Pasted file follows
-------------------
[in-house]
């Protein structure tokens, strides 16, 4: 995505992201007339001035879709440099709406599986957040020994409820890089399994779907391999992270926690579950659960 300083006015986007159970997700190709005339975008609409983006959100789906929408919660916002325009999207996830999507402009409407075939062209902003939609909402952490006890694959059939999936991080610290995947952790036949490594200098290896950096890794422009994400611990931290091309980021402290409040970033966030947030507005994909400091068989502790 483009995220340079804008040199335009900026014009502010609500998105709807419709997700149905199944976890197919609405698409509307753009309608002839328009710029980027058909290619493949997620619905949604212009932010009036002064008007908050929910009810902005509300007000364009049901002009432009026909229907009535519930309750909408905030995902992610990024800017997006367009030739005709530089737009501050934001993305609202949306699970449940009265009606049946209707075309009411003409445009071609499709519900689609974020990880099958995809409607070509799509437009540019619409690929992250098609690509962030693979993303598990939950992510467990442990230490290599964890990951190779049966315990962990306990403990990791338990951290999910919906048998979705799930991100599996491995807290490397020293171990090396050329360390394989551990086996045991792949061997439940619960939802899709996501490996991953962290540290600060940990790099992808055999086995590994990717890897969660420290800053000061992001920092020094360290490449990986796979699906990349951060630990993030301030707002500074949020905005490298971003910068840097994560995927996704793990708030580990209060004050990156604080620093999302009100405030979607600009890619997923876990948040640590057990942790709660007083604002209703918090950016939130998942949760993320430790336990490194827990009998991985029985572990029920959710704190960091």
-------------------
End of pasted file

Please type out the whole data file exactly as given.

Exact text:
[in-house]
């Protein structure tokens, strides 16, 4: 995505992201007339001035879709440099709406599986957040020994409820890089399994779907391999992270926690579950659960 300083006015986007159970997700190709005339975008609409983006959100789906929408919660916002325009999207996830999507402009409407075939062209902003939609909402952490006890694959059939999936991080610290995947952790036949490594200098290896950096890794422009994400611990931290091309980021402290409040970033966030947030507005994909400091068989502790 483009995220340079804008040199335009900026014009502010609500998105709807419709997700149905199944976890197919609405698409509307753009309608002839328009710029980027058909290619493949997620619905949604212009932010009036002064008007908050929910009810902005509300007000364009049901002009432009026909229907009535519930309750909408905030995902992610990024800017997006367009030739005709530089737009501050934001993305609202949306699970449940009265009606049946209707075309009411003409445009071609499709519900689609974020990880099958995809409607070509799509437009540019619409690929992250098609690509962030693979993303598990939950992510467990442990230490290599964890990951190779049966315990962990306990403990990791338990951290999910919906048998979705799930991100599996491995807290490397020293171990090396050329360390394989551990086996045991792949061997439940619960939802899709996501490996991953962290540290600060940990790099992808055999086995590994990717890897969660420290800053000061992001920092020094360290490449990986796979699906990349951060630990993030301030707002500074949020905005490298971003910068840097994560995927996704793990708030580990209060004050990156604080620093999302009100405030979607600009890619997923876990948040640590057990942790709660007083604002209703918090950016939130998942949760993320430790336990490194827990009998991985029985572990029920959710704190960091």